A common practice (workaround) is to add a mark: LRM or RLM after each PDF to restore the paragraph direction, resulting in the “expected” rendering:

3. abc  [RLE] ARABIC [PDF] [LRM]  [RLE] HEBREW [PDF] [LRM]  jkl 

shows up as



4. abc  [RLO] def [PDF] [LRM]  [RLO] ghi [PDF] [LRM]  jkl 

shows up as

abc fed ihg jkl

Unicode 6.3 and UAX #9 (BiDi algorithm) revision 29, released in 2013, fixes it by introducing isolates. (Obviously the unfortunate behavior of existing control characters had to remain unchanged.) Isolates make the workaround with a following mark no longer necessary. Unlike embeddings and overrides, but like marks, isolate characters also remain there in the text throughout the BiDi algorithm, don’t get eliminated until the very end. I think they are pretty much a drop-in replacement for embeddings with the mark workaround (example 5), but they don’t override the direction, so if you really want to get reverse visual order (like the fed and ihg reverse English words in examples 2 and 4) then you should have an override inside (example 6):

5. abc  [RLI] ARABIC [PDI]  [RLI] HEBREW [PDI]  jkl 

showing up identically to 3.

6. abc  [RLI] [RLO] def [PDF] [PDI]  [RLI] [RLO] ghi [PDF] [PDI]  jkl 

showing up identically to 4.

Isolates also introduce a variant called FSI which autodetects the embedded string’s directionality, providing the most convenient way of embedding text: enclosing in FSI…PDI.

As of 2018, isolates are unfortunately still not widely supported. E.g. on Ubuntu, Firefox and LibreOffice Writer support them, the GTK+ stack began supporting them in Ubuntu 18.10 (with the update to FriBidi 1.0), the Qt/KDE stack doesn’t seem to support them and neither does Chromium in Ubuntu 18.10.


BiDi comes hand in hand with shaping, the beautiful connected rendering of cursive Arabic letters. (Strictly speaking, shaping is unrelated to BiDi. It’s a mere coincidence that it happens to be a RTL script requiring shaping and not a LTR one.) Each Arabic letter has up to 4 different forms depending on whether it’s connected to a previous and/or a next letter, plus there are mandatory ligatures.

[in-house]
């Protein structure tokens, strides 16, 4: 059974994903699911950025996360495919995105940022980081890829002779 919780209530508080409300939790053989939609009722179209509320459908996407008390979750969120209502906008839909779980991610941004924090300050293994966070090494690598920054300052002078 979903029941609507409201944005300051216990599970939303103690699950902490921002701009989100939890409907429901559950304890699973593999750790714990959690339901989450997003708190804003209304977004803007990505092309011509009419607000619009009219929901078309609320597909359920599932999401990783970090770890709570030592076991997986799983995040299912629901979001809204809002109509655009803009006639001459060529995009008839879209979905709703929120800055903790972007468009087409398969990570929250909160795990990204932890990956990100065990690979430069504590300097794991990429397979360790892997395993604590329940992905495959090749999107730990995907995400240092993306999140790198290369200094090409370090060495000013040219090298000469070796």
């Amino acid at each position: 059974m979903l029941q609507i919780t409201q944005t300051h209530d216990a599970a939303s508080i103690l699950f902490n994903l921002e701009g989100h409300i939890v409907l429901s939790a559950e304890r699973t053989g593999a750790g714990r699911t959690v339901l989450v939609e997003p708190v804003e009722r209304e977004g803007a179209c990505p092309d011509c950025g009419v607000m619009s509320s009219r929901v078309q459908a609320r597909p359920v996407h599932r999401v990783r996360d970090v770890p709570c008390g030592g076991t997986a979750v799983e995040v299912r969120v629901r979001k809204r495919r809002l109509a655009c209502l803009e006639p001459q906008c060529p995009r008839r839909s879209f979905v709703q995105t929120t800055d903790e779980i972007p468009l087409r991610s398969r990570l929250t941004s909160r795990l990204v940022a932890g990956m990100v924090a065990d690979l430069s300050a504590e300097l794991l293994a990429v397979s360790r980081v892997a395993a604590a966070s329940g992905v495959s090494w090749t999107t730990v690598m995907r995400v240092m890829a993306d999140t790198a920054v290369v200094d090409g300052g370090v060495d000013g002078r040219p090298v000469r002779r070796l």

The CSS3 specification says:

“When shaping scripts such as Arabic wrap […] the characters must still be shaped (their joining forms chosen) as if the word were still whole.”

I assume this is applicable generally, not just for webpages. I also assume that the described behavior is also relevant for cropped text (e.g. when the text crosses the terminal emulator window’s border), that is, even at cropping boundaries the letter should be shaped as if the entire word was visible.

There are two substantially different approaches to perform shaping.

Arabic text files consist of the Arabic letters beginning at U+0600, covered by several Unicode ranges. Plus there exist “presentation form” characters beginning at U+FB50, in two ranges. These latter ones should not occur in text files, however, fonts can define glyphs there.